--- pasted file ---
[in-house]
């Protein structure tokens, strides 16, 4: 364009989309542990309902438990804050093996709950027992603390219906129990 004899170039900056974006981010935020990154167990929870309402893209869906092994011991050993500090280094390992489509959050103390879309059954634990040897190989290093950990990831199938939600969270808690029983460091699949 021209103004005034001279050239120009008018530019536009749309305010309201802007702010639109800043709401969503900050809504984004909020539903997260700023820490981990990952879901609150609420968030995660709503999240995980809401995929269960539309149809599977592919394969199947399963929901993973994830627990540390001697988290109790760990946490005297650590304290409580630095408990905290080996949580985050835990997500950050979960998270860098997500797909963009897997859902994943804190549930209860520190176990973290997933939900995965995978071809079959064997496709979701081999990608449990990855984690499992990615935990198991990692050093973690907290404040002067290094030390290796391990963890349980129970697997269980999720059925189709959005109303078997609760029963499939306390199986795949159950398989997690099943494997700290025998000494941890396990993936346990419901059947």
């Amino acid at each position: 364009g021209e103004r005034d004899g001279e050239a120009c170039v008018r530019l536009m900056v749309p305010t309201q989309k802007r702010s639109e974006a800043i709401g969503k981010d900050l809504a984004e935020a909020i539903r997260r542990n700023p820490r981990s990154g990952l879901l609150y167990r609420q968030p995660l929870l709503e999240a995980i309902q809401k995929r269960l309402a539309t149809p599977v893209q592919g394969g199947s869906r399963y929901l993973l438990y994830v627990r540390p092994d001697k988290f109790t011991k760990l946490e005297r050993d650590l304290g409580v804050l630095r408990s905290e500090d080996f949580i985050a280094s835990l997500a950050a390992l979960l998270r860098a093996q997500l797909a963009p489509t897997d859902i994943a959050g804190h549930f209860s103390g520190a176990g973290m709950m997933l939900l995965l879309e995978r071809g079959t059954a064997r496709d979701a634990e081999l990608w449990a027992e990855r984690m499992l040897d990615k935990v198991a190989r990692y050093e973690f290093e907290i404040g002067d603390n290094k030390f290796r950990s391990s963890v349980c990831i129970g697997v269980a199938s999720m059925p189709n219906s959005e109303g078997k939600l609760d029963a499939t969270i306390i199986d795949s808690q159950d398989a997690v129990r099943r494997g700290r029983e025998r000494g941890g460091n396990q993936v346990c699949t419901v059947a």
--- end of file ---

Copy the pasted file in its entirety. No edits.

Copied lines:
[in-house]
């Protein structure tokens, strides 16, 4: 364009989309542990309902438990804050093996709950027992603390219906129990 004899170039900056974006981010935020990154167990929870309402893209869906092994011991050993500090280094390992489509959050103390879309059954634990040897190989290093950990990831199938939600969270808690029983460091699949 021209103004005034001279050239120009008018530019536009749309305010309201802007702010639109800043709401969503900050809504984004909020539903997260700023820490981990990952879901609150609420968030995660709503999240995980809401995929269960539309149809599977592919394969199947399963929901993973994830627990540390001697988290109790760990946490005297650590304290409580630095408990905290080996949580985050835990997500950050979960998270860098997500797909963009897997859902994943804190549930209860520190176990973290997933939900995965995978071809079959064997496709979701081999990608449990990855984690499992990615935990198991990692050093973690907290404040002067290094030390290796391990963890349980129970697997269980999720059925189709959005109303078997609760029963499939306390199986795949159950398989997690099943494997700290025998000494941890396990993936346990419901059947």
């Amino acid at each position: 364009g021209e103004r005034d004899g001279e050239a120009c170039v008018r530019l536009m900056v749309p305010t309201q989309k802007r702010s639109e974006a800043i709401g969503k981010d900050l809504a984004e935020a909020i539903r997260r542990n700023p820490r981990s990154g990952l879901l609150y167990r609420q968030p995660l929870l709503e999240a995980i309902q809401k995929r269960l309402a539309t149809p599977v893209q592919g394969g199947s869906r399963y929901l993973l438990y994830v627990r540390p092994d001697k988290f109790t011991k760990l946490e005297r050993d650590l304290g409580v804050l630095r408990s905290e500090d080996f949580i985050a280094s835990l997500a950050a390992l979960l998270r860098a093996q997500l797909a963009p489509t897997d859902i994943a959050g804190h549930f209860s103390g520190a176990g973290m709950m997933l939900l995965l879309e995978r071809g079959t059954a064997r496709d979701a634990e081999l990608w449990a027992e990855r984690m499992l040897d990615k935990v198991a190989r990692y050093e973690f290093e907290i404040g002067d603390n290094k030390f290796r950990s391990s963890v349980c990831i129970g697997v269980a199938s999720m059925p189709n219906s959005e109303g078997k939600l609760d029963a499939t969270i306390i199986d795949s808690q159950d398989a997690v129990r099943r494997g700290r029983e025998r000494g941890g460091n396990q993936v346990c699949t419901v059947a």